James Brabazon, who invited Tim to come along on the embed, steps back to get a wide shot. He’s seen executions before. But Tim intervenes, grabbing the leader’s gun and explaining that killing the only medic they have makes no sense.
“He did the right thing,” Sebastian Junger told me last week when we met at HBO’s headquarters in Manhattan. “I mean the rebels were out of control, on drugs, whatever. They were not a professional army. A lot of innocent people were getting executed and he knew that, and this is one he could stop. So he did."
Tim and Sebastian. Photo courtesy of HBO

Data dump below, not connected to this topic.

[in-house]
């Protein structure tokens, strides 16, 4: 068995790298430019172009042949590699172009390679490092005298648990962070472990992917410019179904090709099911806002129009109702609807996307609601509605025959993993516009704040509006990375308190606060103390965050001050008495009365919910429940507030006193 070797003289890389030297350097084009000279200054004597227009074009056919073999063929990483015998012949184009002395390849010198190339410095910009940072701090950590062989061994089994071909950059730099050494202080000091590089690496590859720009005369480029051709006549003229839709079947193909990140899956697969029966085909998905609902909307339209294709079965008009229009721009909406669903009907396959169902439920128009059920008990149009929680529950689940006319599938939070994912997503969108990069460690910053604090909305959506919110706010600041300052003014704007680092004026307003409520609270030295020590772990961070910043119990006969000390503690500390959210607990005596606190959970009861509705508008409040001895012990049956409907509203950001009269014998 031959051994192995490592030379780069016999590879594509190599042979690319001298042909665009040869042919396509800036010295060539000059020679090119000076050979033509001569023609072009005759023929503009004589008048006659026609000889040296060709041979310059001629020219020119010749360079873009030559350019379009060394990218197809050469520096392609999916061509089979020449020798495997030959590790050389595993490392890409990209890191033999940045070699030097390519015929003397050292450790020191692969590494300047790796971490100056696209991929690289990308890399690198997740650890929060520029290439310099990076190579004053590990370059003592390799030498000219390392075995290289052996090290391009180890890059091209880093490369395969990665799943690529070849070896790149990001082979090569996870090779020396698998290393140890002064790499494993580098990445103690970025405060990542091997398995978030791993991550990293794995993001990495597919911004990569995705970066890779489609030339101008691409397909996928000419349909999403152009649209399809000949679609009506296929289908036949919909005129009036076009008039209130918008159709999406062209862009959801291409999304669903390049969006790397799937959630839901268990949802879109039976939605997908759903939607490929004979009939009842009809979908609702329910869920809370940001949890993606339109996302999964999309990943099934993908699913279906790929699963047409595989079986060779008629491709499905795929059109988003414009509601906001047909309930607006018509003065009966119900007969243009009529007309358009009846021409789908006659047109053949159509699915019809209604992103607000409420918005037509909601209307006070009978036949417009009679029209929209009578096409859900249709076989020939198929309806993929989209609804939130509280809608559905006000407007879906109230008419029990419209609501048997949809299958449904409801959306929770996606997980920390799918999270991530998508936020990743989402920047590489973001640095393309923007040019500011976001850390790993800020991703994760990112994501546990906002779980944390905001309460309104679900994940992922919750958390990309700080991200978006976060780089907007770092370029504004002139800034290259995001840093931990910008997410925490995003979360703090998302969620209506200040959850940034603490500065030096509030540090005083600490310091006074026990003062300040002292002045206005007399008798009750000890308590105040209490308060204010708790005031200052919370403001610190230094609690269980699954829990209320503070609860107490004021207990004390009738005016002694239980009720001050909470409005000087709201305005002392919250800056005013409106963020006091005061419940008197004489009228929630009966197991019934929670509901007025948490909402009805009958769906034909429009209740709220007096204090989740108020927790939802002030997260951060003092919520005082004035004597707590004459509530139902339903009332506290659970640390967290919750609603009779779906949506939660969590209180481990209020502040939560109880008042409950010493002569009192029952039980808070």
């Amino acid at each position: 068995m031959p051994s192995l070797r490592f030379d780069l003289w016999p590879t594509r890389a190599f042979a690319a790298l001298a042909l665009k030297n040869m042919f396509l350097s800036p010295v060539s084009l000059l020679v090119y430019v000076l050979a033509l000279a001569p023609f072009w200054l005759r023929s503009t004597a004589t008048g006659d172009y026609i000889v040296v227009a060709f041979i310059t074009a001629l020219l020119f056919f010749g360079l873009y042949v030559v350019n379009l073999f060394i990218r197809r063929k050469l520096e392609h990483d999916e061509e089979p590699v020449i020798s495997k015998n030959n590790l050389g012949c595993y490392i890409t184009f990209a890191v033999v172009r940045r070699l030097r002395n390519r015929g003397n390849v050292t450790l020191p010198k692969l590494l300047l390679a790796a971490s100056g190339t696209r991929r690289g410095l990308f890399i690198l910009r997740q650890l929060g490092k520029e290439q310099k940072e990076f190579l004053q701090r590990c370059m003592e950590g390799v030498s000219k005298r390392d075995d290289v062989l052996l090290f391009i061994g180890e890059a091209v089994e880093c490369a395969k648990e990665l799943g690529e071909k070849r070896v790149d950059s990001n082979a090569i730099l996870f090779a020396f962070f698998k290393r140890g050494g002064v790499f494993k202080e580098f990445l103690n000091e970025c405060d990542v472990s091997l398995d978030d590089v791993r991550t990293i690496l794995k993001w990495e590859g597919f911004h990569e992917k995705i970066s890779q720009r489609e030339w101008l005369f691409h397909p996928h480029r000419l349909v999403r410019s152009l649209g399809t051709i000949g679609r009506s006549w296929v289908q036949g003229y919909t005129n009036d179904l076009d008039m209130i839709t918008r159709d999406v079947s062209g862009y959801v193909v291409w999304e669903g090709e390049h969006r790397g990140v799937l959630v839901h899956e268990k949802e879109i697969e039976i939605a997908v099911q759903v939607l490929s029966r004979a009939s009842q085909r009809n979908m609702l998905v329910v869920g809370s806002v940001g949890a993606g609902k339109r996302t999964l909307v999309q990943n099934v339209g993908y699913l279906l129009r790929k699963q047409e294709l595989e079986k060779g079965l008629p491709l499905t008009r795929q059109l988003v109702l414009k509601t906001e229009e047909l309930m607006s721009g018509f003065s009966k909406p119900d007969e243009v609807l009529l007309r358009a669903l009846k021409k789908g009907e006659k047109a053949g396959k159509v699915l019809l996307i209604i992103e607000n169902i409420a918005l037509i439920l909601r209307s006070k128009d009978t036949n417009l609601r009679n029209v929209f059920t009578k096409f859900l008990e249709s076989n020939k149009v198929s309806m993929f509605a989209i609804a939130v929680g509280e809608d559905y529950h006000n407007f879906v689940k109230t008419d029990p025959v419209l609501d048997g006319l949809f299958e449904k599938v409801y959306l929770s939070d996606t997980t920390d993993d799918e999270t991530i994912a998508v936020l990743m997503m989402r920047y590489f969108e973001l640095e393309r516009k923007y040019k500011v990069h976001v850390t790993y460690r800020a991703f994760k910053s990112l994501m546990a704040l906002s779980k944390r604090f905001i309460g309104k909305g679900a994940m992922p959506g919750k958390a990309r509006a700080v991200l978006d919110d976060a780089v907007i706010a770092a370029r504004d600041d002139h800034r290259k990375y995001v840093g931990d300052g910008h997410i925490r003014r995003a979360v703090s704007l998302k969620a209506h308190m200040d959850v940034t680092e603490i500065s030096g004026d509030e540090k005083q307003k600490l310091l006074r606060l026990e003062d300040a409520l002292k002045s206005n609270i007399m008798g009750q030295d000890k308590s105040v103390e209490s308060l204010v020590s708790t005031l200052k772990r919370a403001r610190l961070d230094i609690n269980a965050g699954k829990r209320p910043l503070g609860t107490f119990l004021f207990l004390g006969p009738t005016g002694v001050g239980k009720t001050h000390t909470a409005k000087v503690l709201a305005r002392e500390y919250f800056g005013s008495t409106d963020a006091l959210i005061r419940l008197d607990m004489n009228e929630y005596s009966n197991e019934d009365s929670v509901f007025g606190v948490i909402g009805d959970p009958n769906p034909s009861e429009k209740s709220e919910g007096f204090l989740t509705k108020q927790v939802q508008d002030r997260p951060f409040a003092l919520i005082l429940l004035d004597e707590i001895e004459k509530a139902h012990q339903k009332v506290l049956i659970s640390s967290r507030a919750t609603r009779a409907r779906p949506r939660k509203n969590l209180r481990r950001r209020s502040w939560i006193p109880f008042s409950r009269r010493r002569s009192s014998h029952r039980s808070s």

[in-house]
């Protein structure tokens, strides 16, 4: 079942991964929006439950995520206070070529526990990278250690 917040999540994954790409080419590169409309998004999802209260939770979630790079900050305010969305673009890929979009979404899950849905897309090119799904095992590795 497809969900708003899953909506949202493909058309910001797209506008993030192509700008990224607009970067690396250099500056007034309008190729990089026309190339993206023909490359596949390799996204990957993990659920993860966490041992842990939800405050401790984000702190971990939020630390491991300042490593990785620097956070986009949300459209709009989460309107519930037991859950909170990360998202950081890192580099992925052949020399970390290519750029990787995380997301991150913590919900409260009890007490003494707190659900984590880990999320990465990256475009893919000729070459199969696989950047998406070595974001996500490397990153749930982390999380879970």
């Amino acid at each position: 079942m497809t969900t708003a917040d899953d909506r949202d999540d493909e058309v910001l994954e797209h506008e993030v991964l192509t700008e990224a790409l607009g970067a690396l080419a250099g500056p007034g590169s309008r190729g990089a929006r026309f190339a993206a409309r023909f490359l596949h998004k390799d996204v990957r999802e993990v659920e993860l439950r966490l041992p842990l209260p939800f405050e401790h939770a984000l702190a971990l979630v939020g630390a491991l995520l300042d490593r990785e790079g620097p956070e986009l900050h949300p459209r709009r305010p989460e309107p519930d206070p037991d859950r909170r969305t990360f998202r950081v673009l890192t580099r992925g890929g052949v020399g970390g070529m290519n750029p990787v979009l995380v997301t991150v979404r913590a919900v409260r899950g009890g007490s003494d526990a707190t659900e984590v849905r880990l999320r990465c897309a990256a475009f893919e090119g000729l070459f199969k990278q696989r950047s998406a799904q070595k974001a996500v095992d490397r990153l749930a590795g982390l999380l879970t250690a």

Intervening during the course of documenting the atrocities of war is unusual for photojournalists, and what Tim did could easily be seen as a rookie mistake. (It was Tim’s first time covering a war). But what becomes clear through Which Way is that Tim’s project as a photographer was to look beyond the circumstances of conflict to find the harder-won truths of humanity. And his actions in that moment in Liberia exemplify both his compassionate spirit and the unfortunate lengths to which his mission as an artist took him.
Tim died covering the Libyan revolution two years ago, when he and a group of other journalists were struck by mortar fire in Misrata. Sebastian’s film, which premieres tonight on HBO, is a moving obituary. But it’s also an extension of the collaborative work that Sebastian and Tim started when they made their Oscar-nominated documentary about a platoon of soldiers in the Korengal Valley in Afghanistan, Restrepo.